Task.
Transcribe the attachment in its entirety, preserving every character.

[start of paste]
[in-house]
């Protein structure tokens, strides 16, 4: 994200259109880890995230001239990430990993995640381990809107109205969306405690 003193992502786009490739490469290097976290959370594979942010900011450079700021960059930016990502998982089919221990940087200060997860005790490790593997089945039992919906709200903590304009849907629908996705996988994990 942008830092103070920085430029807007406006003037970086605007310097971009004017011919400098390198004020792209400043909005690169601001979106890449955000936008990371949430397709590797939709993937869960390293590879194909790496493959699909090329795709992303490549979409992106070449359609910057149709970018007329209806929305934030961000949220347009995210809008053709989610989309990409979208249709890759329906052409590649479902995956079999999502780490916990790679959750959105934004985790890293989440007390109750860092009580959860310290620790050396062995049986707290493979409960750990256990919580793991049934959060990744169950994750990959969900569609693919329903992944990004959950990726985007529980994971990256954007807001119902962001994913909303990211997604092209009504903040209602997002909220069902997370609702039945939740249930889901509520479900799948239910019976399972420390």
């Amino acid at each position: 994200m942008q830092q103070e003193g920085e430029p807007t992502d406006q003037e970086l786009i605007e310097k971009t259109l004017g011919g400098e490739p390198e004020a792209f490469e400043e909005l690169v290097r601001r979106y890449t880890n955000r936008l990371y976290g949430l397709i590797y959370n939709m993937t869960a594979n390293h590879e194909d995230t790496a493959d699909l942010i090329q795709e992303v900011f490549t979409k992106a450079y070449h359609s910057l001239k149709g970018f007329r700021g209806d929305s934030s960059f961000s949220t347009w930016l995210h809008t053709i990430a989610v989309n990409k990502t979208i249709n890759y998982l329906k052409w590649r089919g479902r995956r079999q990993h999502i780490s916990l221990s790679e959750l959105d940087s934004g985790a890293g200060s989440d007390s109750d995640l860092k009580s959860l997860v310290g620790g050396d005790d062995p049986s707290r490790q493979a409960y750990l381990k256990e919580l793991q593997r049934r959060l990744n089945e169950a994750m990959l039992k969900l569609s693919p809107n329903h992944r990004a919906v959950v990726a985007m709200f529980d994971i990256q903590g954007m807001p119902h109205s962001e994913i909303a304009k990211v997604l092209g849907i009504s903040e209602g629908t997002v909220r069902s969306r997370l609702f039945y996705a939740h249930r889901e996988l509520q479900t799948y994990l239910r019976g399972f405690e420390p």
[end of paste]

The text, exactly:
[in-house]
């Protein structure tokens, strides 16, 4: 994200259109880890995230001239990430990993995640381990809107109205969306405690 003193992502786009490739490469290097976290959370594979942010900011450079700021960059930016990502998982089919221990940087200060997860005790490790593997089945039992919906709200903590304009849907629908996705996988994990 942008830092103070920085430029807007406006003037970086605007310097971009004017011919400098390198004020792209400043909005690169601001979106890449955000936008990371949430397709590797939709993937869960390293590879194909790496493959699909090329795709992303490549979409992106070449359609910057149709970018007329209806929305934030961000949220347009995210809008053709989610989309990409979208249709890759329906052409590649479902995956079999999502780490916990790679959750959105934004985790890293989440007390109750860092009580959860310290620790050396062995049986707290493979409960750990256990919580793991049934959060990744169950994750990959969900569609693919329903992944990004959950990726985007529980994971990256954007807001119902962001994913909303990211997604092209009504903040209602997002909220069902997370609702039945939740249930889901509520479900799948239910019976399972420390």
């Amino acid at each position: 994200m942008q830092q103070e003193g920085e430029p807007t992502d406006q003037e970086l786009i605007e310097k971009t259109l004017g011919g400098e490739p390198e004020a792209f490469e400043e909005l690169v290097r601001r979106y890449t880890n955000r936008l990371y976290g949430l397709i590797y959370n939709m993937t869960a594979n390293h590879e194909d995230t790496a493959d699909l942010i090329q795709e992303v900011f490549t979409k992106a450079y070449h359609s910057l001239k149709g970018f007329r700021g209806d929305s934030s960059f961000s949220t347009w930016l995210h809008t053709i990430a989610v989309n990409k990502t979208i249709n890759y998982l329906k052409w590649r089919g479902r995956r079999q990993h999502i780490s916990l221990s790679e959750l959105d940087s934004g985790a890293g200060s989440d007390s109750d995640l860092k009580s959860l997860v310290g620790g050396d005790d062995p049986s707290r490790q493979a409960y750990l381990k256990e919580l793991q593997r049934r959060l990744n089945e169950a994750m990959l039992k969900l569609s693919p809107n329903h992944r990004a919906v959950v990726a985007m709200f529980d994971i990256q903590g954007m807001p119902h109205s962001e994913i909303a304009k990211v997604l092209g849907i009504s903040e209602g629908t997002v909220r069902s969306r997370l609702f039945y996705a939740h249930r889901e996988l509520q479900t799948y994990l239910r019976g399972f405690e420390p």